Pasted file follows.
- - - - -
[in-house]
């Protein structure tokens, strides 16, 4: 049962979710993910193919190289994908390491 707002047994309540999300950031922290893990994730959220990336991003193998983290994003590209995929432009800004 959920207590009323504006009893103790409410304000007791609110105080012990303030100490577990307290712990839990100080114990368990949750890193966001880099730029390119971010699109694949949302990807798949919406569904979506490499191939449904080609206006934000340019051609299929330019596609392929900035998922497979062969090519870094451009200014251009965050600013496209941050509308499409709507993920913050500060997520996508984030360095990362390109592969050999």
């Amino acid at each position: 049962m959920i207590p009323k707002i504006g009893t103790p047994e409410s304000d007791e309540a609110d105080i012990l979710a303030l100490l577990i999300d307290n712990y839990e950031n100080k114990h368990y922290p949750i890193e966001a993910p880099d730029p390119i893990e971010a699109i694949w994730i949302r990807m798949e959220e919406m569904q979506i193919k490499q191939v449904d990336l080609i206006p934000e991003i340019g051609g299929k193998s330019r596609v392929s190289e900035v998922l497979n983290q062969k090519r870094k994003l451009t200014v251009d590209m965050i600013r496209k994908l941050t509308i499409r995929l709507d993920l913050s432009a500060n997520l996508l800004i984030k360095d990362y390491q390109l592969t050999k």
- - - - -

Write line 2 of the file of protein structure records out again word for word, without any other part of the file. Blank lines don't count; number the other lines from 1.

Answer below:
């Protein structure tokens, strides 16, 4: 049962979710993910193919190289994908390491 707002047994309540999300950031922290893990994730959220990336991003193998983290994003590209995929432009800004 959920207590009323504006009893103790409410304000007791609110105080012990303030100490577990307290712990839990100080114990368990949750890193966001880099730029390119971010699109694949949302990807798949919406569904979506490499191939449904080609206006934000340019051609299929330019596609392929900035998922497979062969090519870094451009200014251009965050600013496209941050509308499409709507993920913050500060997520996508984030360095990362390109592969050999």